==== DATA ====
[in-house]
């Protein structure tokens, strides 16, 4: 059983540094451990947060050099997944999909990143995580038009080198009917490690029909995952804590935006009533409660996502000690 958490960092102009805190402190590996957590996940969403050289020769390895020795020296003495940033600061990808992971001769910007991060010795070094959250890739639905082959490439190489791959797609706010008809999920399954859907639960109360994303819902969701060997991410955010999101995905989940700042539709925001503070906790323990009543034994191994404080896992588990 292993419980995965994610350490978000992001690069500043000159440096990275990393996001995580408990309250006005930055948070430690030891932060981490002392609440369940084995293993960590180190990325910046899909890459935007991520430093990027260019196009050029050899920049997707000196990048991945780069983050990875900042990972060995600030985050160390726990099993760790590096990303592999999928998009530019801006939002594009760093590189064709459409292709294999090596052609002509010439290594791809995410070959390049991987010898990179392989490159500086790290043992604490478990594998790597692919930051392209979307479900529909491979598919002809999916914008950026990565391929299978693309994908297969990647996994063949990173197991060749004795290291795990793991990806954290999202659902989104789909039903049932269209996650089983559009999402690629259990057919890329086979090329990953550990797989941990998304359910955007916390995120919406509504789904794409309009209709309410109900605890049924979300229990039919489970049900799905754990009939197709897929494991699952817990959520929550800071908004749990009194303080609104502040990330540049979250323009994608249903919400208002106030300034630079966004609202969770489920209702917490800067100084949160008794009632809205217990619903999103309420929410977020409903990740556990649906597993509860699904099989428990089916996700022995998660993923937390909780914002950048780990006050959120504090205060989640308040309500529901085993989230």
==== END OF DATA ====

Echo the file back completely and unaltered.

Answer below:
[in-house]
């Protein structure tokens, strides 16, 4: 059983540094451990947060050099997944999909990143995580038009080198009917490690029909995952804590935006009533409660996502000690 958490960092102009805190402190590996957590996940969403050289020769390895020795020296003495940033600061990808992971001769910007991060010795070094959250890739639905082959490439190489791959797609706010008809999920399954859907639960109360994303819902969701060997991410955010999101995905989940700042539709925001503070906790323990009543034994191994404080896992588990 292993419980995965994610350490978000992001690069500043000159440096990275990393996001995580408990309250006005930055948070430690030891932060981490002392609440369940084995293993960590180190990325910046899909890459935007991520430093990027260019196009050029050899920049997707000196990048991945780069983050990875900042990972060995600030985050160390726990099993760790590096990303592999999928998009530019801006939002594009760093590189064709459409292709294999090596052609002509010439290594791809995410070959390049991987010898990179392989490159500086790290043992604490478990594998790597692919930051392209979307479900529909491979598919002809999916914008950026990565391929299978693309994908297969990647996994063949990173197991060749004795290291795990793991990806954290999202659902989104789909039903049932269209996650089983559009999402690629259990057919890329086979090329990953550990797989941990998304359910955007916390995120919406509504789904794409309009209709309410109900605890049924979300229990039919489970049900799905754990009939197709897929494991699952817990959520929550800071908004749990009194303080609104502040990330540049979250323009994608249903919400208002106030300034630079966004609202969770489920209702917490800067100084949160008794009632809205217990619903999103309420929410977020409903990740556990649906597993509860699904099989428990089916996700022995998660993923937390909780914002950048780990006050959120504090205060989640308040309500529901085993989230």